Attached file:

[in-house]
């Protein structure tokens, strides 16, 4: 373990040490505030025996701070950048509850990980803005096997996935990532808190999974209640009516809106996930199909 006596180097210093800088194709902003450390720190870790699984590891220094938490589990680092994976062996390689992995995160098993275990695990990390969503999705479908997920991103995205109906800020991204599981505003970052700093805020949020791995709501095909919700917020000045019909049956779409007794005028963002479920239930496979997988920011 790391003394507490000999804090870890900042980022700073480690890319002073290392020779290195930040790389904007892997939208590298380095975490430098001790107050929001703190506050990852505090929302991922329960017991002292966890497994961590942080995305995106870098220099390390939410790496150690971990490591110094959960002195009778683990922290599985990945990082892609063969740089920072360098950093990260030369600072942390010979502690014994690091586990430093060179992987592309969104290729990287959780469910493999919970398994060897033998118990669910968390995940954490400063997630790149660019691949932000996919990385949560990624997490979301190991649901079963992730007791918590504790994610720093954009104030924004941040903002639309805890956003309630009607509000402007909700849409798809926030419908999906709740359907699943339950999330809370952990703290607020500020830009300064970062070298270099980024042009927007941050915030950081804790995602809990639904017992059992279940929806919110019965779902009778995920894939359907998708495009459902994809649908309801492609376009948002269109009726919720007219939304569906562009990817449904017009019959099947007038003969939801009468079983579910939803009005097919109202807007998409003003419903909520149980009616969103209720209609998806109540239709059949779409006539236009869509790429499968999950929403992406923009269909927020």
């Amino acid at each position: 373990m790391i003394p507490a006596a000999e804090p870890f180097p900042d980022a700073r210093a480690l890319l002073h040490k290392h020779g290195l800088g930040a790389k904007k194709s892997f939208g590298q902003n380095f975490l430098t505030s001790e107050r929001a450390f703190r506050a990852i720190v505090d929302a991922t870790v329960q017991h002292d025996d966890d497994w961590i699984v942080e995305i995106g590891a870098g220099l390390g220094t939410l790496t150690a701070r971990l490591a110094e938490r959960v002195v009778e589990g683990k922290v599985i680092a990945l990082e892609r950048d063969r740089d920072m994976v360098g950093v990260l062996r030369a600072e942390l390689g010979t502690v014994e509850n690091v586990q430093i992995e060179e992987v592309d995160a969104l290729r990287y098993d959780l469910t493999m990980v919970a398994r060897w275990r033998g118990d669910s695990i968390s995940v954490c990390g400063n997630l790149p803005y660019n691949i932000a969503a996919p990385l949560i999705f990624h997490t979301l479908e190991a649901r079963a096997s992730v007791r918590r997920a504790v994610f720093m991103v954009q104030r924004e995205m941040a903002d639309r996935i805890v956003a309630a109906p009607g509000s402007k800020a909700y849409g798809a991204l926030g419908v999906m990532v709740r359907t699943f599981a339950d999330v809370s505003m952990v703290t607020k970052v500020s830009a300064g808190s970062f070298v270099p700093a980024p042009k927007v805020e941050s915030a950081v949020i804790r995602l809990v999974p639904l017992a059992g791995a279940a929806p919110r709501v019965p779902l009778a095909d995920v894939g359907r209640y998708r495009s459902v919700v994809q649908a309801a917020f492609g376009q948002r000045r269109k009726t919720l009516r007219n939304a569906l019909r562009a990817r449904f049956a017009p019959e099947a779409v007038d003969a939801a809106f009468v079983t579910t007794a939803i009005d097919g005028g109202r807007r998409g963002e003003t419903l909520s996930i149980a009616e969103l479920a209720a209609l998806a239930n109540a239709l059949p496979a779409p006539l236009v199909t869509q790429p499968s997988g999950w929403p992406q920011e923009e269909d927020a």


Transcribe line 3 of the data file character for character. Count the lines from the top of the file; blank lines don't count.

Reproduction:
């Amino acid at each position: 373990m790391i003394p507490a006596a000999e804090p870890f180097p900042d980022a700073r210093a480690l890319l002073h040490k290392h020779g290195l800088g930040a790389k904007k194709s892997f939208g590298q902003n380095f975490l430098t505030s001790e107050r929001a450390f703190r506050a990852i720190v505090d929302a991922t870790v329960q017991h002292d025996d966890d497994w961590i699984v942080e995305i995106g590891a870098g220099l390390g220094t939410l790496t150690a701070r971990l490591a110094e938490r959960v002195v009778e589990g683990k922290v599985i680092a990945l990082e892609r950048d063969r740089d920072m994976v360098g950093v990260l062996r030369a600072e942390l390689g010979t502690v014994e509850n690091v586990q430093i992995e060179e992987v592309d995160a969104l290729r990287y098993d959780l469910t493999m990980v919970a398994r060897w275990r033998g118990d669910s695990i968390s995940v954490c990390g400063n997630l790149p803005y660019n691949i932000a969503a996919p990385l949560i999705f990624h997490t979301l479908e190991a649901r079963a096997s992730v007791r918590r997920a504790v994610f720093m991103v954009q104030r924004e995205m941040a903002d639309r996935i805890v956003a309630a109906p009607g509000s402007k800020a909700y849409g798809a991204l926030g419908v999906m990532v709740r359907t699943f599981a339950d999330v809370s505003m952990v703290t607020k970052v500020s830009a300064g808190s970062f070298v270099p700093a980024p042009k927007v805020e941050s915030a950081v949020i804790r995602l809990v999974p639904l017992a059992g791995a279940a929806p919110r709501v019965p779902l009778a095909d995920v894939g359907r209640y998708r495009s459902v919700v994809q649908a309801a917020f492609g376009q948002r000045r269109k009726t919720l009516r007219n939304a569906l019909r562009a990817r449904f049956a017009p019959e099947a779409v007038d003969a939801a809106f009468v079983t579910t007794a939803i009005d097919g005028g109202r807007r998409g963002e003003t419903l909520s996930i149980a009616e969103l479920a209720a209609l998806a239930n109540a239709l059949p496979a779409p006539l236009v199909t869509q790429p499968s997988g999950w929403p992406q920011e923009e269909d927020a």